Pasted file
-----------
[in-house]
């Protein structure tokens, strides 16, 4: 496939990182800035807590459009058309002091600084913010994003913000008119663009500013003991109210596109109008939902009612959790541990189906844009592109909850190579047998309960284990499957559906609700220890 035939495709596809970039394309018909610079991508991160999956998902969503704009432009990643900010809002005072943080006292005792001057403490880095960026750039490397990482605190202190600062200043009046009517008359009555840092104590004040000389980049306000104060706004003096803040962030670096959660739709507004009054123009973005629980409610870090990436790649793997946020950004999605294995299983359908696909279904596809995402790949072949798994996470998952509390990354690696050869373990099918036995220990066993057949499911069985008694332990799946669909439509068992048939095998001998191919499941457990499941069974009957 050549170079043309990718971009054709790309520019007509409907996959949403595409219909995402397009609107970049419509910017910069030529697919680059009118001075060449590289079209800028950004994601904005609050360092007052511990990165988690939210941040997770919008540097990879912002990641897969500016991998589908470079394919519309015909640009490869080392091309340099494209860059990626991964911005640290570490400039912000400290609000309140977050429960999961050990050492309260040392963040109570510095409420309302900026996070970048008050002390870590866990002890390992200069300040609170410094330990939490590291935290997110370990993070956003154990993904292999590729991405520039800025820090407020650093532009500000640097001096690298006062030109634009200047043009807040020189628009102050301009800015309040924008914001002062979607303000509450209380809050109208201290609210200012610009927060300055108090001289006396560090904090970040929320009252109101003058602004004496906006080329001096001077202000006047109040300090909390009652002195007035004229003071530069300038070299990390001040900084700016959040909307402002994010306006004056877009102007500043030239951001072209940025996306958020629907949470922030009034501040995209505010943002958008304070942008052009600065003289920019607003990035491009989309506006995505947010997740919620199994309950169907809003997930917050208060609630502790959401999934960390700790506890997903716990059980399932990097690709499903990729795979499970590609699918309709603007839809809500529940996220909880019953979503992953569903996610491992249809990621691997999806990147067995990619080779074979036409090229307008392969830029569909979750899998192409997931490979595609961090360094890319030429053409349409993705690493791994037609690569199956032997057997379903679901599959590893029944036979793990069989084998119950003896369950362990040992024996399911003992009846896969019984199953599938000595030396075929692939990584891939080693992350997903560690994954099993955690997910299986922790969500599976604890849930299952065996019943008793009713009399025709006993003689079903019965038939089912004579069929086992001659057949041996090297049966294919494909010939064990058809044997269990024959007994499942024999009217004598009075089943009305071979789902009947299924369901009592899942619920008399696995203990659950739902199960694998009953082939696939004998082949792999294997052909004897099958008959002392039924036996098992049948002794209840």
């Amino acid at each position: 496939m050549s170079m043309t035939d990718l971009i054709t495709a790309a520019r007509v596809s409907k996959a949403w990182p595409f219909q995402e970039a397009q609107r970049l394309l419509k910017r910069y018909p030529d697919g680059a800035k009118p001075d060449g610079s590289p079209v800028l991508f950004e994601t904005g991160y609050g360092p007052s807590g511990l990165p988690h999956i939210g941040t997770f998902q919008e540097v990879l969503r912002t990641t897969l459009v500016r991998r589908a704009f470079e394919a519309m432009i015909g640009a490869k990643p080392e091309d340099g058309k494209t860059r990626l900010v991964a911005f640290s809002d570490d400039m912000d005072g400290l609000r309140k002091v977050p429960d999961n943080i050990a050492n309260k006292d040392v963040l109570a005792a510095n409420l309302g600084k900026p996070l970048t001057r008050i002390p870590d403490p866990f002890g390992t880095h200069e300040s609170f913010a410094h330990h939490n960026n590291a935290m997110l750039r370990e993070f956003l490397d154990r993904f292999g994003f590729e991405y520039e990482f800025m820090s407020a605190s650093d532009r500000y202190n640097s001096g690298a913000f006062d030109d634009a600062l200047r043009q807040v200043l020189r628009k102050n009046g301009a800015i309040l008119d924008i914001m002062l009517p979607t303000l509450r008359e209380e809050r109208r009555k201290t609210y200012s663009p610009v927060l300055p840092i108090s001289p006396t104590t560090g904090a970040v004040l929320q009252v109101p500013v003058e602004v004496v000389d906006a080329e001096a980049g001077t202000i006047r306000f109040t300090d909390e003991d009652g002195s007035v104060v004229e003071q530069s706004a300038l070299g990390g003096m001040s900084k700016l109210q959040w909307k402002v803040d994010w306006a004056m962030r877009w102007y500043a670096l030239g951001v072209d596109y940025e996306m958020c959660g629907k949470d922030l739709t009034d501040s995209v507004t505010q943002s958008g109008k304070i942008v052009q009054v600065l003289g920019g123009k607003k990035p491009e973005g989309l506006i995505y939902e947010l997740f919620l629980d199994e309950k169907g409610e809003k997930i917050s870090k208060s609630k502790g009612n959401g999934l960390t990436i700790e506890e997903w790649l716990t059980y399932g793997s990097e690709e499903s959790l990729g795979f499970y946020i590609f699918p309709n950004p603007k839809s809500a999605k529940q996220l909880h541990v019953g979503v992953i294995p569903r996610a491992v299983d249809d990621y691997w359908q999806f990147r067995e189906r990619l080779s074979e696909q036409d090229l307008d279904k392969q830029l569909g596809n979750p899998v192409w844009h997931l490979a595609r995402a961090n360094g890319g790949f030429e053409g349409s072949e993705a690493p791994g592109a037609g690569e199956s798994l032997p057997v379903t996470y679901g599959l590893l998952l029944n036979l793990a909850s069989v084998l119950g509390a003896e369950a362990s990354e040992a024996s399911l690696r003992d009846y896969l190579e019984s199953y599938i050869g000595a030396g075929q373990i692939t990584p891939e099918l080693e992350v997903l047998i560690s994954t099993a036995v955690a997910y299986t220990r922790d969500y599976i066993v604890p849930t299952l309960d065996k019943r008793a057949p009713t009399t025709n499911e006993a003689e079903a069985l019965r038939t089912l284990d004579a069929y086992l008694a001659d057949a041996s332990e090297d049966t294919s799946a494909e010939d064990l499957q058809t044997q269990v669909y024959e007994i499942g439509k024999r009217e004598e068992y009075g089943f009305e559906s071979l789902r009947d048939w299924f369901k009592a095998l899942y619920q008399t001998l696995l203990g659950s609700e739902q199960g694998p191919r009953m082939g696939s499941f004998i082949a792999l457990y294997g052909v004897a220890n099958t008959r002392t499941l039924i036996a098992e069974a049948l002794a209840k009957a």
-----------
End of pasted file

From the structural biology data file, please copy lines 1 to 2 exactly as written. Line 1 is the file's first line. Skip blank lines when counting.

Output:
[in-house]
């Protein structure tokens, strides 16, 4: 496939990182800035807590459009058309002091600084913010994003913000008119663009500013003991109210596109109008939902009612959790541990189906844009592109909850190579047998309960284990499957559906609700220890 035939495709596809970039394309018909610079991508991160999956998902969503704009432009990643900010809002005072943080006292005792001057403490880095960026750039490397990482605190202190600062200043009046009517008359009555840092104590004040000389980049306000104060706004003096803040962030670096959660739709507004009054123009973005629980409610870090990436790649793997946020950004999605294995299983359908696909279904596809995402790949072949798994996470998952509390990354690696050869373990099918036995220990066993057949499911069985008694332990799946669909439509068992048939095998001998191919499941457990499941069974009957 050549170079043309990718971009054709790309520019007509409907996959949403595409219909995402397009609107970049419509910017910069030529697919680059009118001075060449590289079209800028950004994601904005609050360092007052511990990165988690939210941040997770919008540097990879912002990641897969500016991998589908470079394919519309015909640009490869080392091309340099494209860059990626991964911005640290570490400039912000400290609000309140977050429960999961050990050492309260040392963040109570510095409420309302900026996070970048008050002390870590866990002890390992200069300040609170410094330990939490590291935290997110370990993070956003154990993904292999590729991405520039800025820090407020650093532009500000640097001096690298006062030109634009200047043009807040020189628009102050301009800015309040924008914001002062979607303000509450209380809050109208201290609210200012610009927060300055108090001289006396560090904090970040929320009252109101003058602004004496906006080329001096001077202000006047109040300090909390009652002195007035004229003071530069300038070299990390001040900084700016959040909307402002994010306006004056877009102007500043030239951001072209940025996306958020629907949470922030009034501040995209505010943002958008304070942008052009600065003289920019607003990035491009989309506006995505947010997740919620199994309950169907809003997930917050208060609630502790959401999934960390700790506890997903716990059980399932990097690709499903990729795979499970590609699918309709603007839809809500529940996220909880019953979503992953569903996610491992249809990621691997999806990147067995990619080779074979036409090229307008392969830029569909979750899998192409997931490979595609961090360094890319030429053409349409993705690493791994037609690569199956032997057997379903679901599959590893029944036979793990069989084998119950003896369950362990040992024996399911003992009846896969019984199953599938000595030396075929692939990584891939080693992350997903560690994954099993955690997910299986922790969500599976604890849930299952065996019943008793009713009399025709006993003689079903019965038939089912004579069929086992001659057949041996090297049966294919494909010939064990058809044997269990024959007994499942024999009217004598009075089943009305071979789902009947299924369901009592899942619920008399696995203990659950739902199960694998009953082939696939004998082949792999294997052909004897099958008959002392039924036996098992049948002794209840």